Rutgers University–Newark prides itself on being not just in, but of, Newark. The university is deeply embedded in the lives, culture, and infrastructure of the local community, and vice versa. City and university are perpetually intertwined. They need each other.
In much the same way, Antonio de Jesús Lopez GSN’18 is “in and of” his hometown of East Palo Alto, California.
A first-generation college student, Lopez now holds degrees from Duke University, Rutgers–Newark (where he earned his master of fine arts in creative writing), and the University of Oxford. He is pursuing a doctorate in modern thought and literature at Stanford University. But throughout his academic pursuits—which began on what he calls “the proverbial other side of the tracks” and led him cross-country and “across the pond”—Lopez has remained deeply connected to his roots. So connected, in fact, that in the early days of the COVID-19 pandemic, he decided to run for office in his hometown.
Now the newest and youngest councilmember for the City of East Palo Alto, where he concentrates on fighting gentrification, Lopez balances burgeoning careers as both a politician and a poet. His written work has appeared or is forthcoming in PEN America, The New Republic, Tin House, Palette Poetry, and more. And his debut poetry collection, Gentefication (Four Way Books, 2021), won the 2019 Levis Prize in Poetry.
Here, Lopez talks about the intersectionality of art and activism—and how these twin passions are helping him highlight the mythology of the people who share his zip code.
As you’ve embarked on your role as a councilmember, what have you learned about the intersections between creativity, art, and politics?
I would say that art is one way to imagining what’s unimaginable. So much of what the moment demands is precisely that. The status quo is impossible. To me, if there’s anything that we get out of COVID that is not abysmal and that is actually helpful, it’s that lesson of: we have to pivot, we have to adapt.
Whether it’s sea-level rise, gentrification, wealth inequality, the delta variant—all these things will, frankly, tidal wave us out if we don’t respond to them. We have to adapt, and I think what art can do is allow us to imagine that future without us being scared or without us being overprotective, and allow us to embrace it and beautify it and make it look familiar.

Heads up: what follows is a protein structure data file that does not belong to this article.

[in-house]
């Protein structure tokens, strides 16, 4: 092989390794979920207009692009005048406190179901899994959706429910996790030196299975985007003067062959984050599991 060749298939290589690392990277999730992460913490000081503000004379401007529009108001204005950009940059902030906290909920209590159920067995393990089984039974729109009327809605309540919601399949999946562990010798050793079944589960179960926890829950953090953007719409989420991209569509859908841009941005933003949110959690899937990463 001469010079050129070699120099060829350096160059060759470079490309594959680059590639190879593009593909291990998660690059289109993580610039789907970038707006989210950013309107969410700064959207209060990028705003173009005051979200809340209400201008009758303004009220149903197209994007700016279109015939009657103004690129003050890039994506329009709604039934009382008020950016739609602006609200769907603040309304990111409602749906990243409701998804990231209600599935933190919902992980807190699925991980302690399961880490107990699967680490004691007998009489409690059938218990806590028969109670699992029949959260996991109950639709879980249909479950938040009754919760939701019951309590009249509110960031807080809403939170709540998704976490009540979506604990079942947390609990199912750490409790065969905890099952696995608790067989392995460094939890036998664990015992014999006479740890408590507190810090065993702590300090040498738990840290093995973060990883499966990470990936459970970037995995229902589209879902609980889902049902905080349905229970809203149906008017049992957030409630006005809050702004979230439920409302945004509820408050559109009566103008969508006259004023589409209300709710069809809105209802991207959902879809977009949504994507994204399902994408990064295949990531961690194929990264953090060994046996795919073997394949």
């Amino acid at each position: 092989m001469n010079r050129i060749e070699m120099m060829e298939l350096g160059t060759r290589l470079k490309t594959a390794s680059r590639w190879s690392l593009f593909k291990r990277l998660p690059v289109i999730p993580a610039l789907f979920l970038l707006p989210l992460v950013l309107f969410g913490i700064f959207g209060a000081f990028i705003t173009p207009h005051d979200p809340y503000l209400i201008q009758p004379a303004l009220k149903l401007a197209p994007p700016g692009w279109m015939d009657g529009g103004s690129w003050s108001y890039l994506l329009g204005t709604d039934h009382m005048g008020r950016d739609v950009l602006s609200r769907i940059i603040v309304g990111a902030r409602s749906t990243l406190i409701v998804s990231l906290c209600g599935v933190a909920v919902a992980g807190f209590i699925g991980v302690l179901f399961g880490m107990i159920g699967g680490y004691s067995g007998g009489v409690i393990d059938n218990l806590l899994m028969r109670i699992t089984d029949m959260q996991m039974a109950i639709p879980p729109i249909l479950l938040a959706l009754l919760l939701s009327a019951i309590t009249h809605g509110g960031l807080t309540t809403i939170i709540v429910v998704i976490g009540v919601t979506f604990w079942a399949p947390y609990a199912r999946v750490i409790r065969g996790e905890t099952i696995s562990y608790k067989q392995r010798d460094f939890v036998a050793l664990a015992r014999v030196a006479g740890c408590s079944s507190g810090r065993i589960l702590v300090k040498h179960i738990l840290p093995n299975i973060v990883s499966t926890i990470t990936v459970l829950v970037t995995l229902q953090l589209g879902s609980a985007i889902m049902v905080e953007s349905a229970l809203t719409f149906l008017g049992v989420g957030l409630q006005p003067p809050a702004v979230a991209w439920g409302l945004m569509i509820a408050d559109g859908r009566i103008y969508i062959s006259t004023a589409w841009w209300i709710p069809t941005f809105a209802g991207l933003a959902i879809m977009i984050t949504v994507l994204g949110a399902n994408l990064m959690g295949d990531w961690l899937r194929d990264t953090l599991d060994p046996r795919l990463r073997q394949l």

Art is the first step that allows us to move better—more lovingly, more humanely—and to imagine dignity for those who aren’t assigned it through structures of power. Art is indispensable, in my opinion, to political activism and political change.
Did the link between art and activism inspire you to become a writer?
My parents are immigrants. They came to this country in the ’80s. My dad’s a dishwasher and a server; my mom has worked at a paint department for 20-some years. They work hard. Education, for my community, was the vehicle of mobility, the vehicle of empowerment, the vehicle for all of us to get out of poverty and subsistence living week after week. Living in a place like the Silicon Valley, with so many disparities in wealth and resources, it was really important that I got an education.
If I hadn’t had the upbringing that I had, I probably wouldn’t have become a writer, because I probably wouldn’t have needed to tell my story or tell my community’s story. So much of what I do today emanates not from ambition per se, but from [the fact that] there’s a gap in the narrative, a gap in the broader society about who immigrants are, who Latinos are, who working-class people are. The flip side of that is there’s so many beautiful experiences about what it means to be a first-gen kid or a Latino kid or a kid from the Bay Area. It was important for me to capture those and to tell our story.